Minutes of the June 20, 2018 meeting of the Council on Environmental Quality held in the Holcombe Room on the fifth floor of 79 Elm Street in Hartford.

MEMBERS PRESENT: Susan Merrow (Chair), Janet Brooks, Alicea Charamut, Lee Dunbar, Karyl Lee Hall (by phone), Alison Hilding, Kip Kolesinskas, Matt Reiser, Charles Vidich

ALSO IN ATTENDANCE: Karl Wagener (Executive Director,) Peter Hearn (Environmental Analyst)

At 9:31 AM, Chair Merrow convened the meeting, noting a quorum.

Chair Merrow asked to move the Executive Director’s report to the end of the meeting. Charamut moved to approve the agenda with that change, which was seconded by Dunbar and approved unanimously.

Prior to the meeting some members of the Council had pointed out some corrections needed in the draft minutes of the May 23, 2018 meeting. Hearn read the changes. Chair Merrow asked for a motion to approve the revised draft minutes. This was made by Dunbar, seconded by Vidich and approved by all, with Hall abstaining since she had not been present at that meeting.

Chair’s Report

Chair Merrow thanked the staff for the hard work getting out the Council’s annual report and noted the good amount of press it generated, especially about its documentation of the spread of the Asian tiger mosquito. 

Citizen Comment Period

Chair Merrow said that Mr. Bob Panko, Vice President of Friends of Pachaug Forest had come to the meeting to update the Council on developments with regard to the proposal to site the new State Police firearms training facility. Mr. Panko introduced Mr. Ryan Snide, President of the Friends of Pachaug Forest, who had accompanied him. Mr. Panko asked that the Council continue to “watchdog” the proposal. He spoke of his concern that requests from citizens and municipal officials to the Department of Administrative Services (DAS) to hold more than one scoping meeting were ignored. He said that at the scoping meeting, the only alternatives offered were different configurations of the range on the proposed site, and that no alternative sites were presented. There was not a “no build” option either. He added that he does not believe the project to be in compliance with the state’s Plan of Conservation and Development (POCD).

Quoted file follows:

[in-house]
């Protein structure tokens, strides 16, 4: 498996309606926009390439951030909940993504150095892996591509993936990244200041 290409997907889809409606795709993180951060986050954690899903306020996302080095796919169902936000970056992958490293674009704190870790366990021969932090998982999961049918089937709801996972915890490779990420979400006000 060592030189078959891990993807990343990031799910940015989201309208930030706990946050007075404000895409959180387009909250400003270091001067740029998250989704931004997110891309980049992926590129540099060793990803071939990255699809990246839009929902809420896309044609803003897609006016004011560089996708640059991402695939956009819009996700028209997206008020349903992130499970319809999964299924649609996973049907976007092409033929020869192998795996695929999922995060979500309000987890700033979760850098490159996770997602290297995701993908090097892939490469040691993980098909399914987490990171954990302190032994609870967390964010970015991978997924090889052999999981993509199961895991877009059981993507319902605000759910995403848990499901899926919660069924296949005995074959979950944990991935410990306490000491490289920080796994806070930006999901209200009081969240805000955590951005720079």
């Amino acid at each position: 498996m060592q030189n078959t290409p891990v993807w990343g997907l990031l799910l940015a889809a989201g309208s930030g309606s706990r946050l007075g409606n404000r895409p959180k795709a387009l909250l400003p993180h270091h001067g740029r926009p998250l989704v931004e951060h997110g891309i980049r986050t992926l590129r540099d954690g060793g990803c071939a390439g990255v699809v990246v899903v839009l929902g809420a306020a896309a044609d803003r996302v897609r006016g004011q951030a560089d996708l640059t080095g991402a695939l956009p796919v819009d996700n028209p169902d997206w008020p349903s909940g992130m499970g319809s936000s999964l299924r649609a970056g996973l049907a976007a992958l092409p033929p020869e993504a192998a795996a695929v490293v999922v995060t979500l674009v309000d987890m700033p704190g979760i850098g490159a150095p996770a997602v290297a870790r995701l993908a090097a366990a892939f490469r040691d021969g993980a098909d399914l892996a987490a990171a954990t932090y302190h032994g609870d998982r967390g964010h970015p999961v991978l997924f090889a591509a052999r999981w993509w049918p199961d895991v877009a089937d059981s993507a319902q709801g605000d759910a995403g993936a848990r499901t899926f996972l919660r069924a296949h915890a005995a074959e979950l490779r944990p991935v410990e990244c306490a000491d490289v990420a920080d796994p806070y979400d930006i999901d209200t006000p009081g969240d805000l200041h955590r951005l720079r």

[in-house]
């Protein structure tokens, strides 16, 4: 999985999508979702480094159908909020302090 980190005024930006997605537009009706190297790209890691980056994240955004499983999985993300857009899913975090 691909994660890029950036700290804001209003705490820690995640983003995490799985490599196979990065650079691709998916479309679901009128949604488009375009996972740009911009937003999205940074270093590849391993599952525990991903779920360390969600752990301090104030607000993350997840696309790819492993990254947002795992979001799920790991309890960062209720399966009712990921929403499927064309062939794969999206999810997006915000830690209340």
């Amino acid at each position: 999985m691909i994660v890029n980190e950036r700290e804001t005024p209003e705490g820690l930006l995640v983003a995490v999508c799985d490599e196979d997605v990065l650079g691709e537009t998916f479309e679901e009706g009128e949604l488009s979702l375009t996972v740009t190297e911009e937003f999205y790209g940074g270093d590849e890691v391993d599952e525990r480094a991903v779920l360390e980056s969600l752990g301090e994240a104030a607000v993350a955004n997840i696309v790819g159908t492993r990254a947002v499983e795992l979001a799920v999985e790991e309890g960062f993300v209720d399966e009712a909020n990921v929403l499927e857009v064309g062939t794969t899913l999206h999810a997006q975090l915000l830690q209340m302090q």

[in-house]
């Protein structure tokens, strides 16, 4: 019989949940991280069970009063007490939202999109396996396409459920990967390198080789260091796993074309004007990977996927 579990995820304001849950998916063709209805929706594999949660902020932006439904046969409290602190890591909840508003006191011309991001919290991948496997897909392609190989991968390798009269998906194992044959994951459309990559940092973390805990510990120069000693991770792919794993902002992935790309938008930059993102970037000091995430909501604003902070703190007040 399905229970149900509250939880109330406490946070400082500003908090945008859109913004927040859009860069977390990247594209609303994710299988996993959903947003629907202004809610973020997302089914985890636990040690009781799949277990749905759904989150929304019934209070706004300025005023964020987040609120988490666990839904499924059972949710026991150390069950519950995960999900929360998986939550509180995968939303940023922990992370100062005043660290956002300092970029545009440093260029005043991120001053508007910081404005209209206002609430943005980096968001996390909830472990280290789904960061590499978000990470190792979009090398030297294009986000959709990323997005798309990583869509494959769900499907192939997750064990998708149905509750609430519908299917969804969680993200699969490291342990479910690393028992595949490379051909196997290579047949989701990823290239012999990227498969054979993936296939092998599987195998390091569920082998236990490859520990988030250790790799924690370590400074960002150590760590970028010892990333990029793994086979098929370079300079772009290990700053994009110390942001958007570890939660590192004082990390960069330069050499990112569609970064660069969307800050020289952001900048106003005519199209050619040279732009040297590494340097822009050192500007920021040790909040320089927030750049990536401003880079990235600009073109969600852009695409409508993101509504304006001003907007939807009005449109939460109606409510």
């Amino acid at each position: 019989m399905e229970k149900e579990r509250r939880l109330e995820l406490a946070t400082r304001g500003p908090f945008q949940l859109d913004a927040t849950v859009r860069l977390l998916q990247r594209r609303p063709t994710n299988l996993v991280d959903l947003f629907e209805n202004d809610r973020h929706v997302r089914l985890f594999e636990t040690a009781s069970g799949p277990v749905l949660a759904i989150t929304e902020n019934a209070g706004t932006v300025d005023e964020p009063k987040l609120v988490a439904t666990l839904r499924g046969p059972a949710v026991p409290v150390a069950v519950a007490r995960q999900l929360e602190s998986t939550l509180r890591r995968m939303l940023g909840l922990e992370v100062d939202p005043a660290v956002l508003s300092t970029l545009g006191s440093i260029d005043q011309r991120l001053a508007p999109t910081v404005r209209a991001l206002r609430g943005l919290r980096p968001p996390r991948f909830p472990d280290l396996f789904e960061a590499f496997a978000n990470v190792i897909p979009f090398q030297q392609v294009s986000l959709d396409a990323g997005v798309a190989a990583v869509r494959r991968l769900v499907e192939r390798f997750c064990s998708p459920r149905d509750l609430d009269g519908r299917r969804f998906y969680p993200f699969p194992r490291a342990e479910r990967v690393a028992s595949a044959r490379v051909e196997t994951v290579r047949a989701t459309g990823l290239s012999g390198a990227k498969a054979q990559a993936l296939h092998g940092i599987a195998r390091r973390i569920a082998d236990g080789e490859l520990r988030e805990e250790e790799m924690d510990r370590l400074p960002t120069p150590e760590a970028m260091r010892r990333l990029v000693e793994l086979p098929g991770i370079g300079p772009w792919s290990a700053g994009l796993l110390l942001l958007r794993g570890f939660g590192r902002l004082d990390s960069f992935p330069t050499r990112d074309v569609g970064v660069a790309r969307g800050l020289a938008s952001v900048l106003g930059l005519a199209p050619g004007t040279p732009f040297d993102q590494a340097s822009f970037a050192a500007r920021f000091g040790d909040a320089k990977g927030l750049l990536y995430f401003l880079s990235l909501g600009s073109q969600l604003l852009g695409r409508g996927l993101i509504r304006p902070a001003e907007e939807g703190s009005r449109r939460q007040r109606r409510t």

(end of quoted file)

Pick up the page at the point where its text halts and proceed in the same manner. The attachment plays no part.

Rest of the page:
In response to a question from Brooks, he said he has received no official communication from the Department of Energy and Environmental Protection (DEEP) nor the state Department of Agriculture (DOA) concerning the project’s possible impacts on the Pachaug State Forest, or the prime agricultural soils that will be lost there. He expressed concern that noise from the range will be disruptive of the quiet that residents expect and that brought many to the area to live. He said that the noise tests, which were conducted on June 13th, could be heard at a distance of four miles from the site. Chair Merrow said that, by state regulation, the noise level at the property boundary will be the sound level that will be determinative. Both Hilding and Kolesinskas said that noise of that type would also be disruptive to wildlife. Mr. Panko said the forest thinning that is a consequence of the Gypsy Moth infestation will make site noise more apparent, and the wildlife that would move n would be affected. He said that when he last appeared before the Council he had suggested an indoor range as a viable alternative to the Griswold proposal, and the Council asked if there were and examples which he could cite. He said he had come with a number of examples, which included a new range in New Haven that received a grant from the state. He distributed handouts with details on it, and several others, from around the country.

Chair Merrow asked Wagener to explain how the process from scoping to environmental impact evaluation (EIE) is supposed to proceed. Wagener said that the EIE must address any questions and comments brought forth during the scoping period. He said the Council will review the EIE for that, and for any other deficiencies. Dunbar, Hall and Brooks expressed concerns about the use of a private consultant to receive public comments on behalf of a state agency. Brooks said the applicability of the Freedom of Information Act (FOI) in such situations needs to be clarified. Dunbar suggested that the Council should inquire to assure DAS is faithfully adhering to the CEPA (Connecticut Environmental Protection Act) process. Staff was asked to request the contract and relevant correspondence between DAS and the consultant regarding the scoping process and decisions regarding the scoping meetings.